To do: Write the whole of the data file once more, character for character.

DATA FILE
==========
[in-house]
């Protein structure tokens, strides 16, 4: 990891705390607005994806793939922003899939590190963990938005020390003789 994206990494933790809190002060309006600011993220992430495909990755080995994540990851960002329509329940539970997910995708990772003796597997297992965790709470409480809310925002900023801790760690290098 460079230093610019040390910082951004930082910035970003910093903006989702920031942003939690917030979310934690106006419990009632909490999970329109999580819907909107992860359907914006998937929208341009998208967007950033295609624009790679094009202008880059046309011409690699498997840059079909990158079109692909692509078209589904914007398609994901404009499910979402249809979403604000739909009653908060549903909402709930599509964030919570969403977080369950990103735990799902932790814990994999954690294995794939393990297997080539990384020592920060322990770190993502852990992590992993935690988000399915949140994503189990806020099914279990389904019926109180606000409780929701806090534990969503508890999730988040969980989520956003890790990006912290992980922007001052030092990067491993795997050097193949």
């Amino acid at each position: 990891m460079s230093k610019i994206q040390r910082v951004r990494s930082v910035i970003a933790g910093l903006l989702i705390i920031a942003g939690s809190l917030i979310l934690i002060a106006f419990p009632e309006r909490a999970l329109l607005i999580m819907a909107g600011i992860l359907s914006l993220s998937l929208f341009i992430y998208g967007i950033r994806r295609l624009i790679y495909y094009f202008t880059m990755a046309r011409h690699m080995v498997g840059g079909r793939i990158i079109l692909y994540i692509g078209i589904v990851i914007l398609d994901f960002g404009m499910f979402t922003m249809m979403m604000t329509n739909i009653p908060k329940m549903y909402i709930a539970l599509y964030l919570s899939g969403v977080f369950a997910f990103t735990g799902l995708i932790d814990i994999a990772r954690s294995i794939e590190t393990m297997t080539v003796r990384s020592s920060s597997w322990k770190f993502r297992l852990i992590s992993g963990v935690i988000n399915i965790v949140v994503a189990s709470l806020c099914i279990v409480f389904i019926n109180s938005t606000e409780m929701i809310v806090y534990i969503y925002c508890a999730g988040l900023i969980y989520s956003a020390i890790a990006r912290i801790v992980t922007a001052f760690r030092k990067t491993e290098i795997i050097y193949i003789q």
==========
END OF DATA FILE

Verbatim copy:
[in-house]
């Protein structure tokens, strides 16, 4: 990891705390607005994806793939922003899939590190963990938005020390003789 994206990494933790809190002060309006600011993220992430495909990755080995994540990851960002329509329940539970997910995708990772003796597997297992965790709470409480809310925002900023801790760690290098 460079230093610019040390910082951004930082910035970003910093903006989702920031942003939690917030979310934690106006419990009632909490999970329109999580819907909107992860359907914006998937929208341009998208967007950033295609624009790679094009202008880059046309011409690699498997840059079909990158079109692909692509078209589904914007398609994901404009499910979402249809979403604000739909009653908060549903909402709930599509964030919570969403977080369950990103735990799902932790814990994999954690294995794939393990297997080539990384020592920060322990770190993502852990992590992993935690988000399915949140994503189990806020099914279990389904019926109180606000409780929701806090534990969503508890999730988040969980989520956003890790990006912290992980922007001052030092990067491993795997050097193949």
């Amino acid at each position: 990891m460079s230093k610019i994206q040390r910082v951004r990494s930082v910035i970003a933790g910093l903006l989702i705390i920031a942003g939690s809190l917030i979310l934690i002060a106006f419990p009632e309006r909490a999970l329109l607005i999580m819907a909107g600011i992860l359907s914006l993220s998937l929208f341009i992430y998208g967007i950033r994806r295609l624009i790679y495909y094009f202008t880059m990755a046309r011409h690699m080995v498997g840059g079909r793939i990158i079109l692909y994540i692509g078209i589904v990851i914007l398609d994901f960002g404009m499910f979402t922003m249809m979403m604000t329509n739909i009653p908060k329940m549903y909402i709930a539970l599509y964030l919570s899939g969403v977080f369950a997910f990103t735990g799902l995708i932790d814990i994999a990772r954690s294995i794939e590190t393990m297997t080539v003796r990384s020592s920060s597997w322990k770190f993502r297992l852990i992590s992993g963990v935690i988000n399915i965790v949140v994503a189990s709470l806020c099914i279990v409480f389904i019926n109180s938005t606000e409780m929701i809310v806090y534990i969503y925002c508890a999730g988040l900023i969980y989520s956003a020390i890790a990006r912290i801790v992980t922007a001052f760690r030092k990067t491993e290098i795997i050097y193949i003789q």